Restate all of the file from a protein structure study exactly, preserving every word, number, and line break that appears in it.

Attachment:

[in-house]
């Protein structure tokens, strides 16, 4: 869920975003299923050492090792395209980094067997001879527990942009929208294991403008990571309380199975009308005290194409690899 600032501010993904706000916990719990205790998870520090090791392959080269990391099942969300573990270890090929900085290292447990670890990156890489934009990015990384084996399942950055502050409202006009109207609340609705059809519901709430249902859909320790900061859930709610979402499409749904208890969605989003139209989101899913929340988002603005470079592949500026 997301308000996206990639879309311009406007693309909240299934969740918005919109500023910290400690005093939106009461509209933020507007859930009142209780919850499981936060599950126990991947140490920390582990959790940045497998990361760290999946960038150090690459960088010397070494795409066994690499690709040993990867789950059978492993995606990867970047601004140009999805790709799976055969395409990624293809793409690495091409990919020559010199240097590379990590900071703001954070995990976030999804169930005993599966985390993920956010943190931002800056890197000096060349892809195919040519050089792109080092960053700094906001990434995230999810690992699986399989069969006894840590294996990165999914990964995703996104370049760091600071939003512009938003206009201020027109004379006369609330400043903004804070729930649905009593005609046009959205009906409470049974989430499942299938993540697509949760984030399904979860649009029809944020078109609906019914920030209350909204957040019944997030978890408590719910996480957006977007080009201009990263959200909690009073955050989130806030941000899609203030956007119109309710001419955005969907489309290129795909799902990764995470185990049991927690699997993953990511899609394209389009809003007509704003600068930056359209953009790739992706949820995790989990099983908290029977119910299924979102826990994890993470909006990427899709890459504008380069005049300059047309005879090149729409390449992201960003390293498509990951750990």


[in-house]
């Protein structure tokens, strides 16, 4: 869920975003299923050492090792395209980094067997001879527990942009929208294991403008990571309380199975009308005290194409690899 600032501010993904706000916990719990205790998870520090090791392959080269990391099942969300573990270890090929900085290292447990670890990156890489934009990015990384084996399942950055502050409202006009109207609340609705059809519901709430249902859909320790900061859930709610979402499409749904208890969605989003139209989101899913929340988002603005470079592949500026 997301308000996206990639879309311009406007693309909240299934969740918005919109500023910290400690005093939106009461509209933020507007859930009142209780919850499981936060599950126990991947140490920390582990959790940045497998990361760290999946960038150090690459960088010397070494795409066994690499690709040993990867789950059978492993995606990867970047601004140009999805790709799976055969395409990624293809793409690495091409990919020559010199240097590379990590900071703001954070995990976030999804169930005993599966985390993920956010943190931002800056890197000096060349892809195919040519050089792109080092960053700094906001990434995230999810690992699986399989069969006894840590294996990165999914990964995703996104370049760091600071939003512009938003206009201020027109004379006369609330400043903004804070729930649905009593005609046009959205009906409470049974989430499942299938993540697509949760984030399904979860649009029809944020078109609906019914920030209350909204957040019944997030978890408590719910996480957006977007080009201009990263959200909690009073955050989130806030941000899609203030956007119109309710001419955005969907489309290129795909799902990764995470185990049991927690699997993953990511899609394209389009809003007509704003600068930056359209953009790739992706949820995790989990099983908290029977119910299924979102826990994890993470909006990427899709890459504008380069005049300059047309005879090149729409390449992201960003390293498509990951750990």